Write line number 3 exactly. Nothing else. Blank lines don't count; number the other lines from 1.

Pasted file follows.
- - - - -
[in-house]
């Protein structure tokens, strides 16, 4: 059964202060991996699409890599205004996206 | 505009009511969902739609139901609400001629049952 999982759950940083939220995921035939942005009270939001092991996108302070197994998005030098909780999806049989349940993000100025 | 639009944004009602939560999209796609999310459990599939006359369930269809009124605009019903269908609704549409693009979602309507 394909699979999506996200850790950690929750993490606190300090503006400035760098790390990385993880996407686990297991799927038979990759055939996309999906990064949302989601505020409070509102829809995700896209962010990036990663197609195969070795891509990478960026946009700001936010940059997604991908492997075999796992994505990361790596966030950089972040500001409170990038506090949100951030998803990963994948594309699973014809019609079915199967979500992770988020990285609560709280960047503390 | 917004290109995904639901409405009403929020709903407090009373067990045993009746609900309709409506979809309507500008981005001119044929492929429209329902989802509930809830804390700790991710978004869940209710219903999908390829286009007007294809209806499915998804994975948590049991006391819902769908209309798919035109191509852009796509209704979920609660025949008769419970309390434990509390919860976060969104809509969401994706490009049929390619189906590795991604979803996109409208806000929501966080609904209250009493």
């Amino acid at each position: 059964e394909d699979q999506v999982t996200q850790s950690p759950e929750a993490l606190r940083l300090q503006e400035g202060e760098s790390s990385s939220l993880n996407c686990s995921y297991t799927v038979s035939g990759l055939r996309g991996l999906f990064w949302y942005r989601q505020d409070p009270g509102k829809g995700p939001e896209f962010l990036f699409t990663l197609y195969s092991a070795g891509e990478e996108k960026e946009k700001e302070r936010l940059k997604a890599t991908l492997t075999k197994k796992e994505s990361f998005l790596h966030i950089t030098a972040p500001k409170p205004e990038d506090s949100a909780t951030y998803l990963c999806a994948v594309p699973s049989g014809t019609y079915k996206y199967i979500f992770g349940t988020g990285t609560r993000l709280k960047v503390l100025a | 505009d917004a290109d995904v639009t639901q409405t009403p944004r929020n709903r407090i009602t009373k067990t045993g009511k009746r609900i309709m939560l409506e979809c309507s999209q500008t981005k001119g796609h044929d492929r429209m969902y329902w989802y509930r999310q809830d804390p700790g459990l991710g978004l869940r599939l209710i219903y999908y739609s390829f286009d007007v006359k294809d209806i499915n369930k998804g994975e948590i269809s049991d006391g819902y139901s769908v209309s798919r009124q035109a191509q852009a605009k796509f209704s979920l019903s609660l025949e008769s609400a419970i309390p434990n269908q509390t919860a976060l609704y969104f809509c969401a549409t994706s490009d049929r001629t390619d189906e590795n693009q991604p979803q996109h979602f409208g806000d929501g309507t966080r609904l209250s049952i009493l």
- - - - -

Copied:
């Amino acid at each position: 059964e394909d699979q999506v999982t996200q850790s950690p759950e929750a993490l606190r940083l300090q503006e400035g202060e760098s790390s990385s939220l993880n996407c686990s995921y297991t799927v038979s035939g990759l055939r996309g991996l999906f990064w949302y942005r989601q505020d409070p009270g509102k829809g995700p939001e896209f962010l990036f699409t990663l197609y195969s092991a070795g891509e990478e996108k960026e946009k700001e302070r936010l940059k997604a890599t991908l492997t075999k197994k796992e994505s990361f998005l790596h966030i950089t030098a972040p500001k409170p205004e990038d506090s949100a909780t951030y998803l990963c999806a994948v594309p699973s049989g014809t019609y079915k996206y199967i979500f992770g349940t988020g990285t609560r993000l709280k960047v503390l100025a | 505009d917004a290109d995904v639009t639901q409405t009403p944004r929020n709903r407090i009602t009373k067990t045993g009511k009746r609900i309709m939560l409506e979809c309507s999209q500008t981005k001119g796609h044929d492929r429209m969902y329902w989802y509930r999310q809830d804390p700790g459990l991710g978004l869940r599939l209710i219903y999908y739609s390829f286009d007007v006359k294809d209806i499915n369930k998804g994975e948590i269809s049991d006391g819902y139901s769908v209309s798919r009124q035109a191509q852009a605009k796509f209704s979920l019903s609660l025949e008769s609400a419970i309390p434990n269908q509390t919860a976060l609704y969104f809509c969401a549409t994706s490009d049929r001629t390619d189906e590795n693009q991604p979803q996109h979602f409208g806000d929501g309507t966080r609904l209250s049952i009493l």